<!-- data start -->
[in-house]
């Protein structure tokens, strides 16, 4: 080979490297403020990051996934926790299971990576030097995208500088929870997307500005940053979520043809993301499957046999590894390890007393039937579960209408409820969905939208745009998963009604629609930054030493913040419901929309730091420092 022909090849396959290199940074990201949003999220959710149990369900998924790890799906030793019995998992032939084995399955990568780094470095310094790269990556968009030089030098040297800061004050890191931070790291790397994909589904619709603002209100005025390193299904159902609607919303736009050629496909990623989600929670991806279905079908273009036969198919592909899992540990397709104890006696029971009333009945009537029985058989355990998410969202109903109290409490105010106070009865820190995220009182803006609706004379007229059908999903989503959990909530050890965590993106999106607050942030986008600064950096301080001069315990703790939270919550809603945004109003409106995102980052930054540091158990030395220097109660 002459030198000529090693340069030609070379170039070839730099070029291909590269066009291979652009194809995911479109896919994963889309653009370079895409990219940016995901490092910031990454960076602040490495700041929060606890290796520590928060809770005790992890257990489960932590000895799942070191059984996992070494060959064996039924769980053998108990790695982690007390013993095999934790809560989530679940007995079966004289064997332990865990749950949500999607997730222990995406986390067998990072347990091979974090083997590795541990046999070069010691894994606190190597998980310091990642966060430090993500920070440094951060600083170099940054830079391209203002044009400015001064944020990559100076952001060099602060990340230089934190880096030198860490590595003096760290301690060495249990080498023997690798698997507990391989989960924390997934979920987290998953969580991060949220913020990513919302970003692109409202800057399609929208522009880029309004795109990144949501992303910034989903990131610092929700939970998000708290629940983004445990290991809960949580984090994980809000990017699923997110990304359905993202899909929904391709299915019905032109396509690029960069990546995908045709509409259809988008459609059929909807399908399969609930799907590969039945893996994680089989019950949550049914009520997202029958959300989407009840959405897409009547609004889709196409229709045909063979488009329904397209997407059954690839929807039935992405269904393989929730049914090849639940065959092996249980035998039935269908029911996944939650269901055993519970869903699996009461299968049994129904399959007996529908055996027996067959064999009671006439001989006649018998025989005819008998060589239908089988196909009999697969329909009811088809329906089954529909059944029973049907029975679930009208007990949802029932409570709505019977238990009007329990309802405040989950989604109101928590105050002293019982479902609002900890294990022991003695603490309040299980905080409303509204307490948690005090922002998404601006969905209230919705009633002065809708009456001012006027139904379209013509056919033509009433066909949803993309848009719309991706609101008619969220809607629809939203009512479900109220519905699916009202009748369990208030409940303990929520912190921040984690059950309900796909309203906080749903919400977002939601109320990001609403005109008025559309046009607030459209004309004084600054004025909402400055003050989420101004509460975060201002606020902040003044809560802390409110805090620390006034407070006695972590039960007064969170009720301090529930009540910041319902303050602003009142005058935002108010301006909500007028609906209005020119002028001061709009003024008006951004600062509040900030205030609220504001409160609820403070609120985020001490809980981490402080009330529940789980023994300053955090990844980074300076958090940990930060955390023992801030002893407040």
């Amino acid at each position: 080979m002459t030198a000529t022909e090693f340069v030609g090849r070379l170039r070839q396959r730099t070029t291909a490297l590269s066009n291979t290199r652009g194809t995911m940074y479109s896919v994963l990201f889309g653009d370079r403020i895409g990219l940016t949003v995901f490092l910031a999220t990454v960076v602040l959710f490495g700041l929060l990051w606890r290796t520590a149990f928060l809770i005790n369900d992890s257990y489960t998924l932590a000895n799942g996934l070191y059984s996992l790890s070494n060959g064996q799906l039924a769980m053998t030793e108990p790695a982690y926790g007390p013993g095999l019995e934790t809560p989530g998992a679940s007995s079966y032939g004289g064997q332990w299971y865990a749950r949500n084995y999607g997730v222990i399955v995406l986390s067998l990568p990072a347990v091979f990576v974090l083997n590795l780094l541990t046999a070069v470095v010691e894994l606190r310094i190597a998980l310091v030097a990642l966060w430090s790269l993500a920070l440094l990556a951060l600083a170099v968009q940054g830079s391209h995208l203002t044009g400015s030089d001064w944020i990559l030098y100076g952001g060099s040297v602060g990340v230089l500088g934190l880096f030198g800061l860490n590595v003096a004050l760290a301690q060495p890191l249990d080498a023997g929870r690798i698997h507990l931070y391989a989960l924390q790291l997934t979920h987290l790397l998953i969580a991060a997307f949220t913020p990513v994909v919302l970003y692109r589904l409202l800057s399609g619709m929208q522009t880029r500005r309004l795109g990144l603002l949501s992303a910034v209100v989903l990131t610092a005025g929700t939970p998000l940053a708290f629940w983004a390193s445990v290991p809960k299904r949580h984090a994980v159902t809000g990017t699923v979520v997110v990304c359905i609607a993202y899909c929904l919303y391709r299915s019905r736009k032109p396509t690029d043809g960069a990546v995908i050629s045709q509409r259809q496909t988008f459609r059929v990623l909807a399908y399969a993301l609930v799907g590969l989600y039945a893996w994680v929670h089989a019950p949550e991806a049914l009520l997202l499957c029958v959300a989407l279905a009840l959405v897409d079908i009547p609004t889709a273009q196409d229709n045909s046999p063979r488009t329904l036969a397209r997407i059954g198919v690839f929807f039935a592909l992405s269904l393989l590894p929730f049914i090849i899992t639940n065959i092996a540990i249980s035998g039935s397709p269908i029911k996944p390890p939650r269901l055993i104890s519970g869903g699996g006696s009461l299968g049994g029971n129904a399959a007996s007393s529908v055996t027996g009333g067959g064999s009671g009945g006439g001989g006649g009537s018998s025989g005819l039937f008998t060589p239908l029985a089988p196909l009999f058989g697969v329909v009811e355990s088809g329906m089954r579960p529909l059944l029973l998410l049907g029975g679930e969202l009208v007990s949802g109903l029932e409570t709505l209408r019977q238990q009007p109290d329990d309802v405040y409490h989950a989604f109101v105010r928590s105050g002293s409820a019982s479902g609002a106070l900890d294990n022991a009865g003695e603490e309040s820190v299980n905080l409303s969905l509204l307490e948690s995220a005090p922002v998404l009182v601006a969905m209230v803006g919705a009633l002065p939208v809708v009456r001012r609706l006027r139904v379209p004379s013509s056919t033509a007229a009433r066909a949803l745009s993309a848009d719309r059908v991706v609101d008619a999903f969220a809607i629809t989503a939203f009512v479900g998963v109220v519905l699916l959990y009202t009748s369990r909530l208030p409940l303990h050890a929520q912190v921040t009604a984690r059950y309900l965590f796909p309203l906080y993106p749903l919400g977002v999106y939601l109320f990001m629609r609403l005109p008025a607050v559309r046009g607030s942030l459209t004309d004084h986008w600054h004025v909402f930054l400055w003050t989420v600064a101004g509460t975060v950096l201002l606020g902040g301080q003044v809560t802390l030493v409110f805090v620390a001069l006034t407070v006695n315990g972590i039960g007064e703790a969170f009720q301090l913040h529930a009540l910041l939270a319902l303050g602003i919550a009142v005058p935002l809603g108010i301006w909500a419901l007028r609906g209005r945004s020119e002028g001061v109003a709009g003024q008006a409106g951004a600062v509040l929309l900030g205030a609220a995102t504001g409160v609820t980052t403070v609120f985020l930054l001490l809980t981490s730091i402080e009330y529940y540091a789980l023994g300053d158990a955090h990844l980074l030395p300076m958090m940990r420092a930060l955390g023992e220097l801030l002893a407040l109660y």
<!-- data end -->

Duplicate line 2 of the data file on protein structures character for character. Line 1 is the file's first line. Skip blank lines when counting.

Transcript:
């Protein structure tokens, strides 16, 4: 080979490297403020990051996934926790299971990576030097995208500088929870997307500005940053979520043809993301499957046999590894390890007393039937579960209408409820969905939208745009998963009604629609930054030493913040419901929309730091420092 022909090849396959290199940074990201949003999220959710149990369900998924790890799906030793019995998992032939084995399955990568780094470095310094790269990556968009030089030098040297800061004050890191931070790291790397994909589904619709603002209100005025390193299904159902609607919303736009050629496909990623989600929670991806279905079908273009036969198919592909899992540990397709104890006696029971009333009945009537029985058989355990998410969202109903109290409490105010106070009865820190995220009182803006609706004379007229059908999903989503959990909530050890965590993106999106607050942030986008600064950096301080001069315990703790939270919550809603945004109003409106995102980052930054540091158990030395220097109660 002459030198000529090693340069030609070379170039070839730099070029291909590269066009291979652009194809995911479109896919994963889309653009370079895409990219940016995901490092910031990454960076602040490495700041929060606890290796520590928060809770005790992890257990489960932590000895799942070191059984996992070494060959064996039924769980053998108990790695982690007390013993095999934790809560989530679940007995079966004289064997332990865990749950949500999607997730222990995406986390067998990072347990091979974090083997590795541990046999070069010691894994606190190597998980310091990642966060430090993500920070440094951060600083170099940054830079391209203002044009400015001064944020990559100076952001060099602060990340230089934190880096030198860490590595003096760290301690060495249990080498023997690798698997507990391989989960924390997934979920987290998953969580991060949220913020990513919302970003692109409202800057399609929208522009880029309004795109990144949501992303910034989903990131610092929700939970998000708290629940983004445990290991809960949580984090994980809000990017699923997110990304359905993202899909929904391709299915019905032109396509690029960069990546995908045709509409259809988008459609059929909807399908399969609930799907590969039945893996994680089989019950949550049914009520997202029958959300989407009840959405897409009547609004889709196409229709045909063979488009329904397209997407059954690839929807039935992405269904393989929730049914090849639940065959092996249980035998039935269908029911996944939650269901055993519970869903699996009461299968049994129904399959007996529908055996027996067959064999009671006439001989006649018998025989005819008998060589239908089988196909009999697969329909009811088809329906089954529909059944029973049907029975679930009208007990949802029932409570709505019977238990009007329990309802405040989950989604109101928590105050002293019982479902609002900890294990022991003695603490309040299980905080409303509204307490948690005090922002998404601006969905209230919705009633002065809708009456001012006027139904379209013509056919033509009433066909949803993309848009719309991706609101008619969220809607629809939203009512479900109220519905699916009202009748369990208030409940303990929520912190921040984690059950309900796909309203906080749903919400977002939601109320990001609403005109008025559309046009607030459209004309004084600054004025909402400055003050989420101004509460975060201002606020902040003044809560802390409110805090620390006034407070006695972590039960007064969170009720301090529930009540910041319902303050602003009142005058935002108010301006909500007028609906209005020119002028001061709009003024008006951004600062509040900030205030609220504001409160609820403070609120985020001490809980981490402080009330529940789980023994300053955090990844980074300076958090940990930060955390023992801030002893407040």